Rooting-tooting! 17 ways with celeriac – from a comforting rosti to excellent ice-cream

Rooting-tooting! 17 ways with celeriac – from a comforting rosti to excellent ice-cream

Celeriac has many culinary virtues, but it is not handsome. In its untrimmed state, it looks like a celery plant someone brought before the Gardeners’ Question Time panel to ask what went wrong. It actually is a sort of celery, as the name suggests, cultivated for its bulbous root rather than its apologetic stalks.

It looks pretty unprepossessing even when trimmed and wrapped for the supermarket, with gnarled roots, tendrils and a tough grey skin. A celeriac bulb can also seem like a lot of work – going at it with a peeler is thankless; better to slice away the outside with a sharp knife – but it doesn’t have to be. In fact, you can bake it as is, whole, along with some herbs and oil, wrapped in a foil package. After two hours, just slice off the top, mash the insides with a little butter and eat. If that seems too unadventurous, here are 16 others ideas to try.

For a more, let’s say, experimental take on the whole roast celeriac, Tom Hunt wraps his root in a bread dough made with seaweed and bakes it that way. But innovation doesn’t have to be elaborate. Jamie Oliver’s “simple as that” celeriac is a case in point: the peeled celeriac is diced into cubes and gently sautéed in olive oil with thyme. Keeping it simple allows the celeriac to assert itself: the flavour has more than a hint of celery, with an earthy, mushroom undertone.

Oliver’s recipe also acts as step one for making celeriac soup. Any leftover cubes can be added to onions, stock and whatever else you have and whisked smooth before serving. This cheddar and celeriac soup is not much more complicated than that. For her soup, Anna Jones combines celeriac with apple (not as uncommon a pairing as it sounds), plus a sprinkled topping that includes coriander, cumin, fennel, nigella and sesame seeds. Yotam Ottolenghi’s celeriac soup uses garlic, rice and a charred lemon salsa.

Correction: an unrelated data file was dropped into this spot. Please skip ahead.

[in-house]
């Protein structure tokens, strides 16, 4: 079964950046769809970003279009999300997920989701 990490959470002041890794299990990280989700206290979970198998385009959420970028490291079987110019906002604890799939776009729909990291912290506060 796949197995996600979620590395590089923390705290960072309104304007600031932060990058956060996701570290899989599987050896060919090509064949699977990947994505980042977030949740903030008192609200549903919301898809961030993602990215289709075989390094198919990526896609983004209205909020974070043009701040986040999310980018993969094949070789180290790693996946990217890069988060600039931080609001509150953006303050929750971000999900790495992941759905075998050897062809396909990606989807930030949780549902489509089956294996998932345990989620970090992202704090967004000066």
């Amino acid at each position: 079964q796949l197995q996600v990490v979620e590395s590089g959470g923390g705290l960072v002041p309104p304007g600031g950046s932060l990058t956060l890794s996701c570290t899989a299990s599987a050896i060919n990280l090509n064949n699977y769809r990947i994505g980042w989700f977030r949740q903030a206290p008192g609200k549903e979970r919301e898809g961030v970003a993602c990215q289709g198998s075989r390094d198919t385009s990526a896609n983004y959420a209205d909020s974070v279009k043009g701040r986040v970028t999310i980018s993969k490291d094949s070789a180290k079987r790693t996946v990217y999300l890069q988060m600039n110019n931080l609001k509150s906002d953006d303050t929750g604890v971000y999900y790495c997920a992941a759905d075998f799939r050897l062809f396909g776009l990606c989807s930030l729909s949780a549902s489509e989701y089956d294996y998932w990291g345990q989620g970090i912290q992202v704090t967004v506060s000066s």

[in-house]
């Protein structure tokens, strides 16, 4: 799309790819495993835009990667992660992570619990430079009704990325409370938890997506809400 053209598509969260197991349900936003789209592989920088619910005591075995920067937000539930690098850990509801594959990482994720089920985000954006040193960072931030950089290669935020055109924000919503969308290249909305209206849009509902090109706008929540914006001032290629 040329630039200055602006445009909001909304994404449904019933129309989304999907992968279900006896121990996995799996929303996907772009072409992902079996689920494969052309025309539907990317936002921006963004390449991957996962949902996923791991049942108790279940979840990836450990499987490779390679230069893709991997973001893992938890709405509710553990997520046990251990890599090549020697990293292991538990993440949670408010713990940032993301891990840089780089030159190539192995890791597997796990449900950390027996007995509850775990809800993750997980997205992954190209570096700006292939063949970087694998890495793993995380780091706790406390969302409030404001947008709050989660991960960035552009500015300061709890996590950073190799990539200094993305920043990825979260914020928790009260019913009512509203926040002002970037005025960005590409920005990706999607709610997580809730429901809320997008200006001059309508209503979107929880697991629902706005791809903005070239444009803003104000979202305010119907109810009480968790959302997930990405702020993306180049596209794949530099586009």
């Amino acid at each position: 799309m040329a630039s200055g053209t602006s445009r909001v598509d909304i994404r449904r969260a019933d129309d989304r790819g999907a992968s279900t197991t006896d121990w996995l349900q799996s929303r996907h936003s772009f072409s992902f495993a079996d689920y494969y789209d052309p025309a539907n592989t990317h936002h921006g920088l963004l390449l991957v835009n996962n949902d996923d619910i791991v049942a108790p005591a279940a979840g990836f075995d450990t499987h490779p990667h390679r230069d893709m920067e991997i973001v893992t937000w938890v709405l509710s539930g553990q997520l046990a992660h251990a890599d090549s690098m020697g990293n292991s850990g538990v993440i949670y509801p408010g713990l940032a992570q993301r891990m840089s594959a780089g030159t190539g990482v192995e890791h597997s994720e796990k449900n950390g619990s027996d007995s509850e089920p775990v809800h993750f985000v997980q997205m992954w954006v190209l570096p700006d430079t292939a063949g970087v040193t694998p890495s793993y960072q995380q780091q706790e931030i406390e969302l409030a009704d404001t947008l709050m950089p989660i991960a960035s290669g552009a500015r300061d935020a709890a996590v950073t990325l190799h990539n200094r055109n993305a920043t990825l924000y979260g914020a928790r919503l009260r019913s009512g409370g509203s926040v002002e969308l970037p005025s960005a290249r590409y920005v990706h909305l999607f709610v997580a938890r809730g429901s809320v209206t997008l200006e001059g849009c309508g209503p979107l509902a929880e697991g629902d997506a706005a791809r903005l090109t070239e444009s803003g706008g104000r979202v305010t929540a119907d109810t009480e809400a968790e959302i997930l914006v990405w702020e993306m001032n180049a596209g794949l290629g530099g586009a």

Of course, you don’t have to cook celeriac at all; it is useful raw. Shredded into matchsticks, it can form the basis of the classic slaw known as celeriac remoulade, which might be my favourite thing ever. Some people prefer a half-celeriac, half-carrot blend, but I don’t mess with perfection.

There are lots of versions of celeriac remoulade out there, but I only use Nigel Slater’s. The dressing is mostly mayonnaise (it is better, but by no means essential, to make your own), mixed with double cream, dijon mustard and parsley, then thinned with lemon juice. I will not lie to you: shredding a whole celeriac into uniform matchsticks is a drag, but don’t be tempted to grate it – it will come out too floppy. You will also need to keep the matchsticks bathed in lemon juice – or acidulated water – to stop them discolouring while you do everything else. Trust me: it will be worth it in the end.

The dense, firm flesh of a celeriac bulb allows it to stand in for a lot of other foods, but it is probably most often used in place of, or in conjunction with, potatoes. Ottolenghi makes celeriac rosti, adding in only one small potato for, I suppose, cohesion. Cut into the right shape, parboiled and tossed with curry powder, celeriac also makes an excellent, non-potato oven chip. Gill Meller does a literal mash-up of celeriac and baked potatoes, for a hybrid supper that counts among its other ingredients ceps, garlic, cheddar and double cream. Hard to argue with that list.

Meera Sodha invented hasselback celeriac for the name alone, thinly slicing the root almost all the way down to the base before baking it, to soak up a white miso glaze. Angela Hartnett offers a roughly 50/50 celeriac and potato gratin, with a bit of added bacon. And here is an alternative cottage pie with celeriac on top and minced pork inside.

Celeriac can do a lot more than impersonate a potato. In fact, you could probably create a whole week of evening meals from it. Start with celeriac steaks, like these from Thomasina Miers, served with a sauce of sherry, lardons, capers and raisins. Miers also uses celeriac as a pasta substitute for this maltagliati with winter romesco sauce. Slice the celeriac as finely as you can, but don’t worry about the shapes: maltagliati is Italian for “badly cut”, so irregularity is key. You want it to resemble either leftover ravioli trimmings or broken lasagne sheets.

Diced up small enough, celeriac can even replace rice, as in this risotto made with winkles, a black truffle and mascarpone.

Finally – and I am sure you suspected we were heading this way eventually – our pudding course is celeriac ice-cream, by Hugh Fearnley-Whittingstall. The celeriac is simmered in milk, pureed, combined with egg yolk, sugar and double cream, heated, whisked, cooled, and put into an ice-cream machine. In other words: it is ice-cream, but with celeriac in it. That may sound like a recipe created either to prove a point or to win a bet, but Hugh says it works. I, for one, am happy to take his word for it.

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